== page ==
Tunisians go to the polls on Sunday for a run-off election to decide on the successor to President Beji Caid Essebsi who died in office this past July. The contest is between two outsiders who beat off the heavyweight establishment figures among the two dozen other contestants.
Kais Saied, a conservative lawyer and professor, Nabil Karoui, a television mogul, are the choice of an electorate disillusioned with the performance of the traditional leaders.
Neither managed anything near an outright win, however. Saied won 18.4 percent of the vote with Karoui palming 15.6 percent.
In parliamentary elections last week, voters gave the nod to the moderate Islamist Ennahda Party and Karoui's Qalb Tounes - the Heart of Tunisia, which came in second.
With a turnout of only 42 percent of the seven million registered voters, Ennahda won 52 of the 217 parliamentary seats, well short of a majority.
It has pledged not to enter into an alliance with Qalb Tounes, so many expect the coming weeks will bring forward interesting coalition building.
Karoui was released on bail last week, having been jailed since 27 August on charges of tax evasion and money laundering.
It was feared his incarceration would jeopardize the credibility of the elections which, according to local and international observers, underpinned Tunisian democracy.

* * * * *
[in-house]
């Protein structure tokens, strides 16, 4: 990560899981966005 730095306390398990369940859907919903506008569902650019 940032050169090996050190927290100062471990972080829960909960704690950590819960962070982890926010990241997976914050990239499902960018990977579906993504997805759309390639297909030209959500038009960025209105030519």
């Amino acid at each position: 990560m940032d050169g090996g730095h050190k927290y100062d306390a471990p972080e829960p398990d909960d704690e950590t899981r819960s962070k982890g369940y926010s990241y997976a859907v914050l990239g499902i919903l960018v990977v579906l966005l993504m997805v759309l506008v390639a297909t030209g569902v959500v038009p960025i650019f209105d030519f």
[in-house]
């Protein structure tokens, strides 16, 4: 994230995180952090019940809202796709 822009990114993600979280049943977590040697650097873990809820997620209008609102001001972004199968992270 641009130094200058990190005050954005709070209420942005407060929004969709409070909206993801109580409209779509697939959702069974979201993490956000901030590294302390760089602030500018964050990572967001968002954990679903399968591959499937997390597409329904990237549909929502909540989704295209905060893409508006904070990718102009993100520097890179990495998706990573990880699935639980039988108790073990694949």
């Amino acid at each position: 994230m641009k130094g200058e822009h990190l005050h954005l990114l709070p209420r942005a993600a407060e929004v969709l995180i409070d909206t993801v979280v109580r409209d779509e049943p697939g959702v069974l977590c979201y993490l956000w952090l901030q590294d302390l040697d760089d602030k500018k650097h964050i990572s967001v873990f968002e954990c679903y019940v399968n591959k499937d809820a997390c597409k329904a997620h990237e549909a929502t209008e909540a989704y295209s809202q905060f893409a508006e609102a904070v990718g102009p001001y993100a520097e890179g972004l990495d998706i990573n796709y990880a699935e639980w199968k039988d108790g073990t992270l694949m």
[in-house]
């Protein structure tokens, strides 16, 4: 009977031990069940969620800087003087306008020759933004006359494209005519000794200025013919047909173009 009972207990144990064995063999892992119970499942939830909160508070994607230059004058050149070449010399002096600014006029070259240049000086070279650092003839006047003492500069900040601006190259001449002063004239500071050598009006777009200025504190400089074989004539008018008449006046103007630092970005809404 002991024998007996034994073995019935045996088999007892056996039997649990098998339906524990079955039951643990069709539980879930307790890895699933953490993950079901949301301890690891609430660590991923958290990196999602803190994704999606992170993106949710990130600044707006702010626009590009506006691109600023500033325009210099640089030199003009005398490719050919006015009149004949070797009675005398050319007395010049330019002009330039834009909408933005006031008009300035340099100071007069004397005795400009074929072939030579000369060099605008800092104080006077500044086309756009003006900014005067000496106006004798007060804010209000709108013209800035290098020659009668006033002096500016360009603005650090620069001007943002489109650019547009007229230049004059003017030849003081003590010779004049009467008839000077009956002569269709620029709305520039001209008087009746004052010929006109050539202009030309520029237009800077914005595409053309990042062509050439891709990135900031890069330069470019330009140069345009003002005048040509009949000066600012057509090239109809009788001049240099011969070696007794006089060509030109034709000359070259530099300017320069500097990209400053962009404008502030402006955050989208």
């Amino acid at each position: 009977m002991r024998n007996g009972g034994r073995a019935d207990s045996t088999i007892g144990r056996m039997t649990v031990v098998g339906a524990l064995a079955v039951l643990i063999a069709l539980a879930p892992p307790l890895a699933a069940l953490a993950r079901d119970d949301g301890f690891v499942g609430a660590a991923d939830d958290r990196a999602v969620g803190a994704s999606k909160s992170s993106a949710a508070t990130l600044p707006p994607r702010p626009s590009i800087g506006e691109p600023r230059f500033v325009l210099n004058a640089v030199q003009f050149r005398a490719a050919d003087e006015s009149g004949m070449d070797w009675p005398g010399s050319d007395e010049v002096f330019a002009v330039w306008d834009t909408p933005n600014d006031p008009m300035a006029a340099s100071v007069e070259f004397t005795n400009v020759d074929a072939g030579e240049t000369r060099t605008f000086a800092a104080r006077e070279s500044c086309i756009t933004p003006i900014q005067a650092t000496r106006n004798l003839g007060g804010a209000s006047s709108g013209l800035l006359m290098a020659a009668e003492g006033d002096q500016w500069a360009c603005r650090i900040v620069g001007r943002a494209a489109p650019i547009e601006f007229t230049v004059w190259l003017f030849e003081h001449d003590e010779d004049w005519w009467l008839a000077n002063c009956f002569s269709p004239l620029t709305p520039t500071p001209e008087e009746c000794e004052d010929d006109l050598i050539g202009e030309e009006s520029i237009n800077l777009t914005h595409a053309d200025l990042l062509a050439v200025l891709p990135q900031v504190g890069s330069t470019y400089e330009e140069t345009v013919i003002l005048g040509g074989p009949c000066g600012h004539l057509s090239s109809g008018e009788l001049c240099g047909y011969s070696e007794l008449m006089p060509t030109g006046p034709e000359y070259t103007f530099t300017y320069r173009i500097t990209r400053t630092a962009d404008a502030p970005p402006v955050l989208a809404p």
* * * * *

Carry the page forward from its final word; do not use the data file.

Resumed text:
It is not clear whether 54-year-old Karoui will contest the outcome of the election in which he had barely two days to campaign.
The populist and charismatic self-made businessman has been dubbed Karoui Macaroni because of the money and food he has doled out to Tunisians – 15 percent of whom live below the poverty line.
Karoui recognised his strength lies attracting the poor and the one fifth of Tunisians who are feeling the pinch from unemployment, rising prices and a stagnating economy.
His campaign suffered a blow when it emerged he had bought the services of a Canadian lobbyist company to secure a meeting with US President Donald Trump and others.
It is illegal under Tunisian law to get help or finance from abroad.
To compound matters, the chief executive of the lobbyist group is a former Israeli intelligence operative
The head of the observer team from the Johannesburg-based Electoral Commission for a Sustainable Democracy in Africa (EIZA), former Mauritian president Cassam Uteem, commended the orderliness of the elections but called, in the name of fairness for Karoui to be allowed to participate fully.
Saied also expressed disquiet about his opponent being jailed. He opted against taking advantage of this and declined to campaign for the run-off poll.
The 62 year-old, who opts to speak publicly in classical Arabic rather than Tunisian dialect, has the support of Ennahda.
The backing of that party's machine and funding from countries like Qatar and Saudi Arabia will be a useful for him.
In supporting a man who rejects the status quo, Tunisians have a man who favour the return of the death penalty and criminalizing homosexuality.
Saied says his wife will not become first lady if he is elected and that he will continue to live in his moderate home rather than move into the presidential palace.